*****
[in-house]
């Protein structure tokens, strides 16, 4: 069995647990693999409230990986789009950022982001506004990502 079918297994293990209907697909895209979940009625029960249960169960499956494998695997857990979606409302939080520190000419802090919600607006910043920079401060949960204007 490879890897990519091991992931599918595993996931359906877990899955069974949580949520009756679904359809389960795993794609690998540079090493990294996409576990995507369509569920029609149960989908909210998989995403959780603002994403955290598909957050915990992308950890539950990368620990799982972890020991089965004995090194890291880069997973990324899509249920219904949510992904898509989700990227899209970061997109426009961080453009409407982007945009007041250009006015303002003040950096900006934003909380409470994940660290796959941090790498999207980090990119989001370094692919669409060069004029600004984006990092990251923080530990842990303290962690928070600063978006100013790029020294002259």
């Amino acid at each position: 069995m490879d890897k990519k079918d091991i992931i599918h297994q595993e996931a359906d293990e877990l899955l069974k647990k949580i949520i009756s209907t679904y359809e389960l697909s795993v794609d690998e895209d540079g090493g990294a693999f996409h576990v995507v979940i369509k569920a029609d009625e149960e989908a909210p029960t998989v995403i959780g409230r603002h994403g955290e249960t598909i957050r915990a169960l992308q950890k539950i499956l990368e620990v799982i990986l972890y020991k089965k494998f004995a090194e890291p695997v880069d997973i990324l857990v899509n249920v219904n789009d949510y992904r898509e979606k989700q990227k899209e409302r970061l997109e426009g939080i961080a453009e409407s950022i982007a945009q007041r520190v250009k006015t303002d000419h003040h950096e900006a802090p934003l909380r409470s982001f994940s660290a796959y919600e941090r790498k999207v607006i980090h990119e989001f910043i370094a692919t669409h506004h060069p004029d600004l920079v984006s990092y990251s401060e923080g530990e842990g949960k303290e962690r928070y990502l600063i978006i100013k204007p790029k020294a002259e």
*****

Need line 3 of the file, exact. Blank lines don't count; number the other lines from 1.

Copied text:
């Amino acid at each position: 069995m490879d890897k990519k079918d091991i992931i599918h297994q595993e996931a359906d293990e877990l899955l069974k647990k949580i949520i009756s209907t679904y359809e389960l697909s795993v794609d690998e895209d540079g090493g990294a693999f996409h576990v995507v979940i369509k569920a029609d009625e149960e989908a909210p029960t998989v995403i959780g409230r603002h994403g955290e249960t598909i957050r915990a169960l992308q950890k539950i499956l990368e620990v799982i990986l972890y020991k089965k494998f004995a090194e890291p695997v880069d997973i990324l857990v899509n249920v219904n789009d949510y992904r898509e979606k989700q990227k899209e409302r970061l997109e426009g939080i961080a453009e409407s950022i982007a945009q007041r520190v250009k006015t303002d000419h003040h950096e900006a802090p934003l909380r409470s982001f994940s660290a796959y919600e941090r790498k999207v607006i980090h990119e989001f910043i370094a692919t669409h506004h060069p004029d600004l920079v984006s990092y990251s401060e923080g530990e842990g949960k303290e962690r928070y990502l600063i978006i100013k204007p790029k020294a002259e």